Grace's Guide

British Industrial History

Grace's Guide is the leading source of historical information on industry and manufacturing in Britain. This web publication contains 148,544 pages of information and 233,965 images on early companies, their products and the people who designed and built them.

Tom Campbell Black

From Graces Guide

Jump to: navigation, search

Tom Campbell Black (December 1899 – 19 September 1936) was an English aviator.

He was the son of Alice Jean McCullough and Hugh Milner Black. He became a world-famous aviator when he and C. W. A. Scott won the London to Melbourne Centenary Air Race in 1934.

After flying with Campbell Black in February 1929, Florence Kerr Wilson was encouraged by his enthusiasm to form Wilson Airways Ltd., in Kenya. At inception later in the same year, her airline possessed a single Gypsy Moth aircraft, primarily piloted by Campbell Black. The airline grew into a comprehensive air carrier across Kenya.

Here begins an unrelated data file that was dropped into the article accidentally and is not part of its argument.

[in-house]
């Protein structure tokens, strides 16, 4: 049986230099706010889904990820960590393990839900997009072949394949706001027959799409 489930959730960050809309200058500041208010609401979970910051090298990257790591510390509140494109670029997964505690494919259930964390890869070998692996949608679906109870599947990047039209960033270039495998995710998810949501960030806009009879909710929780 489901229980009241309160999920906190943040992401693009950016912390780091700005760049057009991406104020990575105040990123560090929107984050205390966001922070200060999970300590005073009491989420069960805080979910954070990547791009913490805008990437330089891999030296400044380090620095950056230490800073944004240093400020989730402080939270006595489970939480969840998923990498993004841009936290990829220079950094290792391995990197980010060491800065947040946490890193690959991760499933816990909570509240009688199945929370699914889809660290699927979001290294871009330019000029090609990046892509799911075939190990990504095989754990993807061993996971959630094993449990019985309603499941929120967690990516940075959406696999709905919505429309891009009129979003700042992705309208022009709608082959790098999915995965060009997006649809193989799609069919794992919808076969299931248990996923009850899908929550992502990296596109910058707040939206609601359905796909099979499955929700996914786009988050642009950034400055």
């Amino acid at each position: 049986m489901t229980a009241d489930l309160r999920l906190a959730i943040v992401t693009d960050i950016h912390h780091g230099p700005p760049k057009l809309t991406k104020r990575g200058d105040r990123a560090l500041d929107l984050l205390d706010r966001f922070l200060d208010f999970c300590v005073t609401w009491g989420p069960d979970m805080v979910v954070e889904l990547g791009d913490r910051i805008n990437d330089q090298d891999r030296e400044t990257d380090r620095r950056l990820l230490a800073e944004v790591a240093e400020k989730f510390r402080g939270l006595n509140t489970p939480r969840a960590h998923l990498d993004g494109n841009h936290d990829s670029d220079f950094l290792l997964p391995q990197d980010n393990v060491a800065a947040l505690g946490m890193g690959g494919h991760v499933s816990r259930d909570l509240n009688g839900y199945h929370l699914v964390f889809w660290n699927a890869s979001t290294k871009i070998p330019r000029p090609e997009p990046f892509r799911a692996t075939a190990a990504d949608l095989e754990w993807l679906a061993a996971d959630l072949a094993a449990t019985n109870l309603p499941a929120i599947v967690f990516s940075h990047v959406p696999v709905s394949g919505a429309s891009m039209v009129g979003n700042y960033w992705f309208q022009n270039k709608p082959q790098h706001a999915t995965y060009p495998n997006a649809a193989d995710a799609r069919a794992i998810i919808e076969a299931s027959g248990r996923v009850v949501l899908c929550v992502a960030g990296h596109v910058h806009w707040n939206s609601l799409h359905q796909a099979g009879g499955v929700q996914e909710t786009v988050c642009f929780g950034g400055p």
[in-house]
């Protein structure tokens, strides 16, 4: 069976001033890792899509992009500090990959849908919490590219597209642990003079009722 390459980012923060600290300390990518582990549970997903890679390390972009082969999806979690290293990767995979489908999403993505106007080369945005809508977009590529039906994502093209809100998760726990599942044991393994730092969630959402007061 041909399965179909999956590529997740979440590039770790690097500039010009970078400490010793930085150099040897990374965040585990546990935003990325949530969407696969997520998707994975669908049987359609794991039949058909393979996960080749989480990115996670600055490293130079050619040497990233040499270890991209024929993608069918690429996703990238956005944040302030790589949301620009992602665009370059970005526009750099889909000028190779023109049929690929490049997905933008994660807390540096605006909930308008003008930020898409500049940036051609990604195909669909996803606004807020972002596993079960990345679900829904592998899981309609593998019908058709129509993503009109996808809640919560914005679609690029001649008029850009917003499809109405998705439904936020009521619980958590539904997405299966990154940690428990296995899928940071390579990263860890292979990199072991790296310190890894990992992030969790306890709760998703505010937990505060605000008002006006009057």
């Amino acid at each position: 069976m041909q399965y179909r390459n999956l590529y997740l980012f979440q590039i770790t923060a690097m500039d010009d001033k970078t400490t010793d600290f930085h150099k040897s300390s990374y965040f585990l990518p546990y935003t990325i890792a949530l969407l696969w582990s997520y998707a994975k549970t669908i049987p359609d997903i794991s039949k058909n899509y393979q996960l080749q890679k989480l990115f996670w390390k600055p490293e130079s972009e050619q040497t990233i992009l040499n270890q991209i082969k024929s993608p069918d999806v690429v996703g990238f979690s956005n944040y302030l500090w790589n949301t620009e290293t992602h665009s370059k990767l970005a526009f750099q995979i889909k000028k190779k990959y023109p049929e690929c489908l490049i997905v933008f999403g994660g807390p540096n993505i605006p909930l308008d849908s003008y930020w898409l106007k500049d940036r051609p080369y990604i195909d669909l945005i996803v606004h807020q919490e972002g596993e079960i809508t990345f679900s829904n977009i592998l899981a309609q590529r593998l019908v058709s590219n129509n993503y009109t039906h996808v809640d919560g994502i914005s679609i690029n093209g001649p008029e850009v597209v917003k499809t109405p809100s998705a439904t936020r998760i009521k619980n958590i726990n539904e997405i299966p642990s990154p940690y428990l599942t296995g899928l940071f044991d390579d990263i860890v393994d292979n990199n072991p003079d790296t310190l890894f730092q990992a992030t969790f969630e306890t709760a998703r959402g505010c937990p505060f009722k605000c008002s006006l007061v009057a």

Campbell Black also had a long-term affair with Beryl Markham, an aviator who lived in Kenya who had been introduced to aviation by Campbell Black. He subsequently became her flight instructor

On the 19th of September, 1936 Flying Officer Peter Stanley Salter who was the Assistant Adjutant and Chief Flying Instructor of No. 611 Squadron collided in his Hawker Hart No. K3044 with the Percival Mew Gull G-AEKL piloted by Mr. Tom Campbell Black whilst taxiing on aerodrome after landing resulting in the death from his injuries of Mr. Tom Campbell Black as he was waiting to take off.

See Also


Sources of Information